Sunday, August 10, 2014


This post was from March-ish 2012, before I served an LDS mission for an abbreviated 4 months.

I suppose this would be a bigger deal if I were 21. There's really not a whole lot to do besides buy a few more items of more-modest-than-usual clothing and get my driving record from the DMV... I don't have to sort out housing or leases or transportation information. The whole talking to strangers or moving around to different places doesn't intimidate me, nor does living with people with whom I may have nothing in common.

The things I worry about can be boiled down to health things. I'm afraid my neck injury I worked through about four years ago will flare up. I'm going to miss yoga classes a lot, a lot a lot. This has become a huge part of staying injury-free and maintaining my sanity. Luckily I'm not going to Siberia like Elle so I will have access to fruits and veggies all the time, phew. I'm a bit of a health nut, kind of a flaming organic hippie with a "pious" Judeo-Christian Mormon shell. Yay!

This week I became REALLY, I mean REALLY worried about the energy required to pull this off. I am someone who has, since college when I found out, for better or worse, the joys of napping when you pull a late night... or in the working world, when you can catch up on sleep on weekends. This week I really forced myself to acclimate to "mission hours"- for those who don't know, it's a schedule that is planned down to the last half hour from 6:30am-10:30pm every day.
This week I had a really out-of-body meltdown of many tears, rooted in sheer exhaustion, over whether or not I'll be able to have enough energy to keep to this schedule. I honestly haven't tried to sleep this little since high school, the greatest grind of my life, a time where I remember little down time and immense stress. I still bear some scars from that schedule, but I guess if I could do it for four years I can do a mish. But seriously, uh, pray for me....

I haven't been doing too much "research" on my mission, because let's face it, it isn't too foreign in appearance from what I am used to in the East. BUT! This week I also found out that Charlotte is a sort-of Evangelical hub of the South, where apparently The 700 Club is broadcast, or something? I'm kind of amped about this "challenge" of coexisting with Evangelicals. I'm not trying to sound irreverent about the religious practices of others, it's just a fact that in American culture, the Evangelicals put out the worst press and harbor the most negativity and misconceptions than any other religious group toward us Mormons, and are very vocal about their opinion that we are generally misled and hell-bound. Of course, there are more tolerant and educated members of this religion on a personal level that do not believe this. Unfortunately I don't have too much experience with them personally, so I have to resort to stereotypes I've heard and read about. Going into this Southern experience, it's honestly hilarious to me as I am presently (and yes, maybe a facade for how sad I really think it is) that someone, anyone, would believe that any positively contributing member of society is in any danger of going to hell. I've grown up in a religiously tolerant home, I don't subscribe to thinking I am any way "better" than anyone else. At risk of sounding terribly religiously intolerant, I hope that I can have some great dialogue with them, my most earnest hope being that I learn more from them than I could ever impart. Isn't it how it always works- in roles of teaching, we end up learning the most from our students?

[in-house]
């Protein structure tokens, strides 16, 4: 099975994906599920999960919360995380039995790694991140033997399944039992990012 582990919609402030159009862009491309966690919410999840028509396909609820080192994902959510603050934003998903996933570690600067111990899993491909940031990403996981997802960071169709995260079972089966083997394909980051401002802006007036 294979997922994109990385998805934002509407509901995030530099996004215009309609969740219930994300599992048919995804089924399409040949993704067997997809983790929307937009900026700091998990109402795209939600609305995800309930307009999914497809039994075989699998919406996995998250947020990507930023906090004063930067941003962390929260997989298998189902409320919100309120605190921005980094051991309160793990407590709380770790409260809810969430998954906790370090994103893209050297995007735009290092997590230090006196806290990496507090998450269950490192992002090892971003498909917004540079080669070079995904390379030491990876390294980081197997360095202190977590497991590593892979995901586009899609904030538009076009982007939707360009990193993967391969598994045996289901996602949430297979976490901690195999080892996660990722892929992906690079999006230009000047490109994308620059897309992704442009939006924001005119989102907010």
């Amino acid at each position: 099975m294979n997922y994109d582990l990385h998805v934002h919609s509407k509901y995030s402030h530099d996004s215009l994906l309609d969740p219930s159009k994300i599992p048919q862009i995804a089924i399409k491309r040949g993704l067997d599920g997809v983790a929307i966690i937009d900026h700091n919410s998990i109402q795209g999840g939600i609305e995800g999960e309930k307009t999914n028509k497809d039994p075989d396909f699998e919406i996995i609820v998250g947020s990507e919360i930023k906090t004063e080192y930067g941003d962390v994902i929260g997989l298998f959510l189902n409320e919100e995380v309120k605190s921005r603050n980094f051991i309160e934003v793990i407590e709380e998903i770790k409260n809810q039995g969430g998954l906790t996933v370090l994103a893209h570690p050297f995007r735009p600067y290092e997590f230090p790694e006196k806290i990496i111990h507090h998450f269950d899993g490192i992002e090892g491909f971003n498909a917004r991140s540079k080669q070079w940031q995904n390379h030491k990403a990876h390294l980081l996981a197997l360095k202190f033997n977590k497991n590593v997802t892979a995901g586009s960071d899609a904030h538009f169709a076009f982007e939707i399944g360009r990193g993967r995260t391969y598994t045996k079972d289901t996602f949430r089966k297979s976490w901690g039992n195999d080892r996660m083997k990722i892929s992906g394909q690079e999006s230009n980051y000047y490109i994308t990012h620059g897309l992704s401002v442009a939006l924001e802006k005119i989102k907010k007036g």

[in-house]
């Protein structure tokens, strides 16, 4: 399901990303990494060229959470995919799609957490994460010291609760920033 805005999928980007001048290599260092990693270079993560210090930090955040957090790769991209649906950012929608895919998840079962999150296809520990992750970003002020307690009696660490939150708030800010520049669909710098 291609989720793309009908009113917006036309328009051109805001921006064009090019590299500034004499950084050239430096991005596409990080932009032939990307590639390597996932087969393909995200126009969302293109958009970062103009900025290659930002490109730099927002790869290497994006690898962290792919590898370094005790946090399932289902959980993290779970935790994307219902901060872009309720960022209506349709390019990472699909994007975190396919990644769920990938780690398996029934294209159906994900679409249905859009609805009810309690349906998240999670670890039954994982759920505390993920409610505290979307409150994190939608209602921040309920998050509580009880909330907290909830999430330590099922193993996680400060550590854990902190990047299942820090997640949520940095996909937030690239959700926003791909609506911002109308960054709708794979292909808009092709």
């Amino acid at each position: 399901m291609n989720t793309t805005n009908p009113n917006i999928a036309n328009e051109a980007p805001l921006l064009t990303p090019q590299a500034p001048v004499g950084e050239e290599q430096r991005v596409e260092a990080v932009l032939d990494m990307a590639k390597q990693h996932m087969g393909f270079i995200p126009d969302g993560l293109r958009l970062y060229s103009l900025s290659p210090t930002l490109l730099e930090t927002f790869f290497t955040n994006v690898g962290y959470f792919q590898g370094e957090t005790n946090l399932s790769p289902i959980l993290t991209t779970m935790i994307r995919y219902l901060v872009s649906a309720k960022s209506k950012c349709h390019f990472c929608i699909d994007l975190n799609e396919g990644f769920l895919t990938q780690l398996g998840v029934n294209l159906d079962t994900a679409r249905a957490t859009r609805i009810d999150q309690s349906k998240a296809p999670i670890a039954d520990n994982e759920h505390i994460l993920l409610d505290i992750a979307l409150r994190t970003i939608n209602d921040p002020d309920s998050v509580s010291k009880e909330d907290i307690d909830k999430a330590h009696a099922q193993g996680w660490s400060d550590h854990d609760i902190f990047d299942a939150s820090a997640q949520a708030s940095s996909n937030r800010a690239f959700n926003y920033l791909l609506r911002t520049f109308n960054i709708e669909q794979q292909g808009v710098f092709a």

Of course, in the above paragraph, I have used the label "Evangelical" for lack of a better way to describe their beliefs. However, it is, from my understanding, the label with which they are most comfortable. When we were in Jerusalem visiting with my mom's friend, it became more apparent to me that it's really detrimental for religious groups to "label" each other. She asked us about our "Mormon" label, and we told her it is nothing more than essentially the title that others have continued to perpetuate. I suppose it's fine to a certain extent- not offensive- but less telling of our beliefs than our official name The Church of Jesus Christ of Latter-day Saints. In fact, we don't hold anything that Mormon, a prophet in the Book of Mormon, in higher esteem than anything of the other prophets in the Book of Mormon, the Old and New Testaments, and certainly not to the sacrifice of Jesus Christ. Essentially, we could just as easily be called Moronis or Ethers or Almas. It would be interesting to find out where this nicknaming originated. Part of me feels funny I don't know exactly how this label originated, but perhaps it's just not that big of a deal to me beyond what I've stated above.
Hopefully the above does not come across as offensive to anyone. It's just what I know presently from my very, very limited knowledge of what "The South" means religiously.